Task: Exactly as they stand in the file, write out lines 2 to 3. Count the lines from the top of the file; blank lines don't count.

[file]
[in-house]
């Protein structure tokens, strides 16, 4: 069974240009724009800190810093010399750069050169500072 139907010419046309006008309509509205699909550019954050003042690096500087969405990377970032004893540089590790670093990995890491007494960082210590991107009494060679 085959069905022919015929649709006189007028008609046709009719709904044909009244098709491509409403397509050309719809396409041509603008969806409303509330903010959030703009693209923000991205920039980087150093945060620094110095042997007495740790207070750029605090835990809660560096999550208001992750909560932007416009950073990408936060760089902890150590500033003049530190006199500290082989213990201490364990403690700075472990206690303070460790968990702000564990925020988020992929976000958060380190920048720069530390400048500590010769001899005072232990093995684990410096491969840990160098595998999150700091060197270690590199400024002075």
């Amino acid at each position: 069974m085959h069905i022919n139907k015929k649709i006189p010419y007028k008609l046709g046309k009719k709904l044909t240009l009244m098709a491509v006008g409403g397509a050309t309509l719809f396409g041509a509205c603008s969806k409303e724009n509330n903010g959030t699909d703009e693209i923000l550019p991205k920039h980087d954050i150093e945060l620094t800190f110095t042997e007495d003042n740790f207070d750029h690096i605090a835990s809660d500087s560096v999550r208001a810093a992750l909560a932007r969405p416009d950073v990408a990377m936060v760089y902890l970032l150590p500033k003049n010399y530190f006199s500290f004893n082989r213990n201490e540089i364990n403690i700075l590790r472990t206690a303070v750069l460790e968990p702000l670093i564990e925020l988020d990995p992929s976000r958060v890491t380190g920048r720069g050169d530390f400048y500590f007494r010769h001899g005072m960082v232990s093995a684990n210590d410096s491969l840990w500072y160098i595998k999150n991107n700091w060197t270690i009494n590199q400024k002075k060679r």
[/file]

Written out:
């Protein structure tokens, strides 16, 4: 069974240009724009800190810093010399750069050169500072 139907010419046309006008309509509205699909550019954050003042690096500087969405990377970032004893540089590790670093990995890491007494960082210590991107009494060679 085959069905022919015929649709006189007028008609046709009719709904044909009244098709491509409403397509050309719809396409041509603008969806409303509330903010959030703009693209923000991205920039980087150093945060620094110095042997007495740790207070750029605090835990809660560096999550208001992750909560932007416009950073990408936060760089902890150590500033003049530190006199500290082989213990201490364990403690700075472990206690303070460790968990702000564990925020988020992929976000958060380190920048720069530390400048500590010769001899005072232990093995684990410096491969840990160098595998999150700091060197270690590199400024002075």
């Amino acid at each position: 069974m085959h069905i022919n139907k015929k649709i006189p010419y007028k008609l046709g046309k009719k709904l044909t240009l009244m098709a491509v006008g409403g397509a050309t309509l719809f396409g041509a509205c603008s969806k409303e724009n509330n903010g959030t699909d703009e693209i923000l550019p991205k920039h980087d954050i150093e945060l620094t800190f110095t042997e007495d003042n740790f207070d750029h690096i605090a835990s809660d500087s560096v999550r208001a810093a992750l909560a932007r969405p416009d950073v990408a990377m936060v760089y902890l970032l150590p500033k003049n010399y530190f006199s500290f004893n082989r213990n201490e540089i364990n403690i700075l590790r472990t206690a303070v750069l460790e968990p702000l670093i564990e925020l988020d990995p992929s976000r958060v890491t380190g920048r720069g050169d530390f400048y500590f007494r010769h001899g005072m960082v232990s093995a684990n210590d410096s491969l840990w500072y160098i595998k999150n991107n700091w060197t270690i009494n590199q400024k002075k060679r």